Employer bases its argument on the mistaken assumption that the damaged pallet was cited as the cause of the violative condition. We disagree. The Division’s inspector credibly testified that the configuration of the stacked pallets and the plastic shrink-wrap creating a smooth surface between the stacked pieces were factors which destabilized the load. Employer disregards the fact that the foreman had previously assisted Bailey with guiding a previous load of stacked pallets at the unloading area. The described conditions were in plain view during the transportation operation on the day of the accident. An employer may be imputed with the requisite knowledge of a serious violation where the hazardous conditions are in plain view since the employer could have known of the condition with the exercise of reasonable diligence. (See Fibreboard Box & Millwork Corp., Cal/OSHA App. 90-492, Decision After Reconsideration (June 21, 1991).)

Also, Safety Representative Sellers testified at the hearing that the transportation of stacked pallets was a standard practice, which he had previously observed. Thus, the violative condition was known, or in the exercise of reasonable diligence could have been known to Employer, prior to the load actually falling on the injured foreman. We credit the testimony of Snapp regarding the types of injury which could result when a 2-pallet load (each pallet load weighing 2,800 pounds) topples over.

We hold that the stacked pallets were not secured to the forks of the haulage vehicle and that Employer knew or could have known of the violative condition with the exercise of reasonable diligence. A serious violation of section 1593(f) was established.

2. The Evidence Does Not Support the Assessed Penalty Amount.

Employer maintains that the penalty amount assessed for the serious violation of section 1593(f), if found to exist, should be $1,875 rather than the $6,250 assessed by the ALJ. Employer points to the hearing record following Snapp’s testimony regarding the serious classification of the violation. The Division made a motion to reduce (amend) the penalty to the amount in the original citation ($1,875). Employer did not object. The effect of such motion was that the Division surrendered its allegation of an “accident related” characterization of the violation.11

We find that Employer is correct and it appears to be a simple oversight by the ALJ. Following the motion made at the hearing to reduce the penalty to the original amount, the Division did not present “accident related” evidence, e.g., evidence of injuries sustained by Reeves. Also, the ALJ, in her decision, did not make findings regarding the nature or extent of the injury. The Division did not file an answer to the instant petition for reconsideration where Employer raised the propriety of the assessed penalty amount in view of the Division’s motion made during the hearing.12 These factors support Employer’s view that the proposed penalty amount was amended during the hearing to the original proposed penalty amount of $1,875, the amount assessed herein as reasonable based upon the record.


The Board affirms the ALJ’s decision denying Employer’s appeal and modifies the assessed penalty to $1,875.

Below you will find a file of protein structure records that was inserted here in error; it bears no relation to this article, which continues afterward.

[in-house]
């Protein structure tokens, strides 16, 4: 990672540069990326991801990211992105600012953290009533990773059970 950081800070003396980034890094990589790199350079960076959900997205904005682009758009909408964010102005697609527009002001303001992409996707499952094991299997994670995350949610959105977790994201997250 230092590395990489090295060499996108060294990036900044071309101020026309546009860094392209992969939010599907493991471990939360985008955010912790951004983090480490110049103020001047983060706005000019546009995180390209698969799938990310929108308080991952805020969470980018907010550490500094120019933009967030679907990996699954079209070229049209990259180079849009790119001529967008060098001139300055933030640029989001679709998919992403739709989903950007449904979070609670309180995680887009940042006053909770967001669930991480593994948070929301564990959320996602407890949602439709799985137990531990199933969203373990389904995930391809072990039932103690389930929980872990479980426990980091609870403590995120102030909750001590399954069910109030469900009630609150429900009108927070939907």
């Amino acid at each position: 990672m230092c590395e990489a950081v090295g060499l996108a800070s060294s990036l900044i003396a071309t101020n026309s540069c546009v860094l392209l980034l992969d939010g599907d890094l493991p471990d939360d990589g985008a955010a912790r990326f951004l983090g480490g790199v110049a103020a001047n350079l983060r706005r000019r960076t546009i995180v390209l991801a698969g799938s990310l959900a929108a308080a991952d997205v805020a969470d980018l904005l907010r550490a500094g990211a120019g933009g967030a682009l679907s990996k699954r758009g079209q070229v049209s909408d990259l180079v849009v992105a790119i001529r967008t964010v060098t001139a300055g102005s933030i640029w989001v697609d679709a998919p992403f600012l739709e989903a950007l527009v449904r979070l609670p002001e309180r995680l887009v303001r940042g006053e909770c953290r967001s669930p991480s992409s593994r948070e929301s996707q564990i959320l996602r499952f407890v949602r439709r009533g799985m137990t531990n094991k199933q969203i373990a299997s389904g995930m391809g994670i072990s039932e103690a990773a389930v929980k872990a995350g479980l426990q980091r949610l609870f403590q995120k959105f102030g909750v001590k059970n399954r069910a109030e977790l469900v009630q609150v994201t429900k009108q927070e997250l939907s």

__________________________________ ______________________________________

FILED ON: June 12, 2002

1 Unless otherwise specified, all section references are to Title 8, California Code of Regulations.
2 As discussed infra, the citation was amended to change the alleged violation to section 1593(f) load not balanced, braced or secured] with a proposed civil penalty of $6,250.
3 During the course of the hearing, the Division moved, without objection from Employer, to reduce the proposed penalty amount to $1,875 that was the original pre-amendment amount for which the Employer was cited.
4 The “lay down yard” is apparently an area where materials are kept after unloading for later use at the worksite.
5 A pallet consisted of two separate horizontal platforms separated by and connected to four parallel pieces of 2 x 4 lumber. A four-inch space between the two horizontal platforms allows forks of a haulage vehicle to be inserted so that the pallet can be lifted. The unistrut was plastic-wrapped and fastened on a pallet.
6 The definition of “dunnage” includes “...[l]oose wood or waste material placed in the ship’s hold to protect the cargo from shifting and damage.” (Dictionary of Scientific and Technical Terms, Fourth ed., McGraw Hill, 1974, p. 590) We recognize that the term has been extended beyond “ship” storage of cargo and commonly refers to the described material as a protection of any load or cargo.
7 Employer’s assertion that the load was secure was based upon Seller’s simple statement that the load “rested against the vertical portion” of the forklift attachment of the loader and is insufficient proof that the load was sufficiently “secure.”
8 Such evidence is also relevant to establishing a violation as “serious” as discussed infra.
9 The damaged pallet, the configuration of the stacked load being too high, and the slippery surface between the pallets due to the plastic shrink-wrap all likely contributed to the instability of the load.
10 Effective January 1, 2000, Labor Code section 6432(c) was amended. Since this case arose prior to the amendment, we apply the section as it existed at the time of the violation.
11 Section 336(c)(3) provides that no reduction other than for size of an employer’s business may be utilized in fixing the amount of a penalty for a serious violation causing death or serious injury. The proposed penalty amount of $6,250 under the citation as amended prior to the hearing is based upon an “accident related” characterization of the violation, which was only reduced for size.
12 We interpret the failure of the Division to file an answer to the petition for reconsideration as its acquiescence to Employer’s view of the amended proposed penalty amount as discussed in Employer’s petition.